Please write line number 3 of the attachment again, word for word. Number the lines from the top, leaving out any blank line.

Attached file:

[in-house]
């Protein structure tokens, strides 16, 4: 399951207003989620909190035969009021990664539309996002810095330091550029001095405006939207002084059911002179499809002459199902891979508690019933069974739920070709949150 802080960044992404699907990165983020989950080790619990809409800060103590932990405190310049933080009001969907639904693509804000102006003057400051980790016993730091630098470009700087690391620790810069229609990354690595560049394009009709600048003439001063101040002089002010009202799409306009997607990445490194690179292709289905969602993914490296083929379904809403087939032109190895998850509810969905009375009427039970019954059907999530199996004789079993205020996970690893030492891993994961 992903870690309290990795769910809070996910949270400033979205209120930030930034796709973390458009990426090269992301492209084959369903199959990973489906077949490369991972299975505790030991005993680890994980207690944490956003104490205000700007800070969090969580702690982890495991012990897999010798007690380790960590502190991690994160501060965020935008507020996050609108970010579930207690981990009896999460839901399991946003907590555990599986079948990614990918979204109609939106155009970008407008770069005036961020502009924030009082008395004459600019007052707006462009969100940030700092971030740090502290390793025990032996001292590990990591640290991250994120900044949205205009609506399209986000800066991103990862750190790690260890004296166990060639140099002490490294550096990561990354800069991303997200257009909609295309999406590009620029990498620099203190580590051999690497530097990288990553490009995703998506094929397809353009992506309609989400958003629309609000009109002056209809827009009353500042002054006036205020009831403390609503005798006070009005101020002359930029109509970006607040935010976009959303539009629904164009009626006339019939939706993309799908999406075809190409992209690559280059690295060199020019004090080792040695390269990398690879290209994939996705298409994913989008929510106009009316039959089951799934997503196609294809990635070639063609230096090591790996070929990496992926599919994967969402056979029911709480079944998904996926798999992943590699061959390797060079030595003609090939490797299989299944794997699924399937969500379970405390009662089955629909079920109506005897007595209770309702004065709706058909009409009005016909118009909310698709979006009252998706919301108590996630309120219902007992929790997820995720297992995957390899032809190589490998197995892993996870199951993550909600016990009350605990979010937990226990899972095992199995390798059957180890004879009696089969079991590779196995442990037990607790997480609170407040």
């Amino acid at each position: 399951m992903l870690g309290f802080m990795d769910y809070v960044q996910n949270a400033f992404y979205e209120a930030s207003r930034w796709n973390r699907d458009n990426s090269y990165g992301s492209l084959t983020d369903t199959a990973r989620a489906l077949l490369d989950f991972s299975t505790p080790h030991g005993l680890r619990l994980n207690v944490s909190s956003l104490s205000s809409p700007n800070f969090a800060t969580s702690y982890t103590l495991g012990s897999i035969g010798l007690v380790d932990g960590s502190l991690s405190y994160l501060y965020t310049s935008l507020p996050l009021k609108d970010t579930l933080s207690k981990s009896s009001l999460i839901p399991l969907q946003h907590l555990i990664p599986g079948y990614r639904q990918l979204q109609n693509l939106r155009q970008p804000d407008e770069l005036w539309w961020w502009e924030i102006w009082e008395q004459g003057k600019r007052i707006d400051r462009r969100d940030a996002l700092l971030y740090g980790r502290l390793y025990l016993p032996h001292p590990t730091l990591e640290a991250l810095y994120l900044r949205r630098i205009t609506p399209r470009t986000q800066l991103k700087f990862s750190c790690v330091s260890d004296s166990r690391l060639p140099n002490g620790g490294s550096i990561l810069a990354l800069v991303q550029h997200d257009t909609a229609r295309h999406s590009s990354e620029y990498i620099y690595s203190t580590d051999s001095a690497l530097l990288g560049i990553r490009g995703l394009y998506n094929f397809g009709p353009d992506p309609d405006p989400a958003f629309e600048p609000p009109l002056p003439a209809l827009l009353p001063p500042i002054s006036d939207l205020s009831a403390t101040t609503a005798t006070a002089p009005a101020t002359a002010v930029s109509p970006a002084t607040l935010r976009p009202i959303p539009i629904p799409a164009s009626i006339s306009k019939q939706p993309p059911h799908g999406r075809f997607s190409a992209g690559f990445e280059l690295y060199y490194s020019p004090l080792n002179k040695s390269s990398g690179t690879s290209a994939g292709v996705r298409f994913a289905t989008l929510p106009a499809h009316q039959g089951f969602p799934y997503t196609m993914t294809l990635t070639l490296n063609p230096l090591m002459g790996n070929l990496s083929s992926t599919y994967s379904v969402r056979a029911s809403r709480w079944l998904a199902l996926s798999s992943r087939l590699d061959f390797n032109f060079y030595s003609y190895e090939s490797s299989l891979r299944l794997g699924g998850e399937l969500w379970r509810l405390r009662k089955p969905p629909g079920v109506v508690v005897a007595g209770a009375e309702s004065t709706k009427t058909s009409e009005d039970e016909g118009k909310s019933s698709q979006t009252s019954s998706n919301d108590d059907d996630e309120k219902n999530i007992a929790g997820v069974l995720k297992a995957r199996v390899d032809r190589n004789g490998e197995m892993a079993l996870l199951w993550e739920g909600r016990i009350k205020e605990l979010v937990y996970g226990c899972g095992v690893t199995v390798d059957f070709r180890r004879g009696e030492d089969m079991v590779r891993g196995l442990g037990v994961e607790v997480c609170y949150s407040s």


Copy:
């Amino acid at each position: 399951m992903l870690g309290f802080m990795d769910y809070v960044q996910n949270a400033f992404y979205e209120a930030s207003r930034w796709n973390r699907d458009n990426s090269y990165g992301s492209l084959t983020d369903t199959a990973r989620a489906l077949l490369d989950f991972s299975t505790p080790h030991g005993l680890r619990l994980n207690v944490s909190s956003l104490s205000s809409p700007n800070f969090a800060t969580s702690y982890t103590l495991g012990s897999i035969g010798l007690v380790d932990g960590s502190l991690s405190y994160l501060y965020t310049s935008l507020p996050l009021k609108d970010t579930l933080s207690k981990s009896s009001l999460i839901p399991l969907q946003h907590l555990i990664p599986g079948y990614r639904q990918l979204q109609n693509l939106r155009q970008p804000d407008e770069l005036w539309w961020w502009e924030i102006w009082e008395q004459g003057k600019r007052i707006d400051r462009r969100d940030a996002l700092l971030y740090g980790r502290l390793y025990l016993p032996h001292p590990t730091l990591e640290a991250l810095y994120l900044r949205r630098i205009t609506p399209r470009t986000q800066l991103k700087f990862s750190c790690v330091s260890d004296s166990r690391l060639p140099n002490g620790g490294s550096i990561l810069a990354l800069v991303q550029h997200d257009t909609a229609r295309h999406s590009s990354e620029y990498i620099y690595s203190t580590d051999s001095a690497l530097l990288g560049i990553r490009g995703l394009y998506n094929f397809g009709p353009d992506p309609d405006p989400a958003f629309e600048p609000p009109l002056p003439a209809l827009l009353p001063p500042i002054s006036d939207l205020s009831a403390t101040t609503a005798t006070a002089p009005a101020t002359a002010v930029s109509p970006a002084t607040l935010r976009p009202i959303p539009i629904p799409a164009s009626i006339s306009k019939q939706p993309p059911h799908g999406r075809f997607s190409a992209g690559f990445e280059l690295y060199y490194s020019p004090l080792n002179k040695s390269s990398g690179t690879s290209a994939g292709v996705r298409f994913a289905t989008l929510p106009a499809h009316q039959g089951f969602p799934y997503t196609m993914t294809l990635t070639l490296n063609p230096l090591m002459g790996n070929l990496s083929s992926t599919y994967s379904v969402r056979a029911s809403r709480w079944l998904a199902l996926s798999s992943r087939l590699d061959f390797n032109f060079y030595s003609y190895e090939s490797s299989l891979r299944l794997g699924g998850e399937l969500w379970r509810l405390r009662k089955p969905p629909g079920v109506v508690v005897a007595g209770a009375e309702s004065t709706k009427t058909s009409e009005d039970e016909g118009k909310s019933s698709q979006t009252s019954s998706n919301d108590d059907d996630e309120k219902n999530i007992a929790g997820v069974l995720k297992a995957r199996v390899d032809r190589n004789g490998e197995m892993a079993l996870l199951w993550e739920g909600r016990i009350k205020e605990l979010v937990y996970g226990c899972g095992v690893t199995v390798d059957f070709r180890r004879g009696e030492d089969m079991v590779r891993g196995l442990g037990v994961e607790v997480c609170y949150s407040s």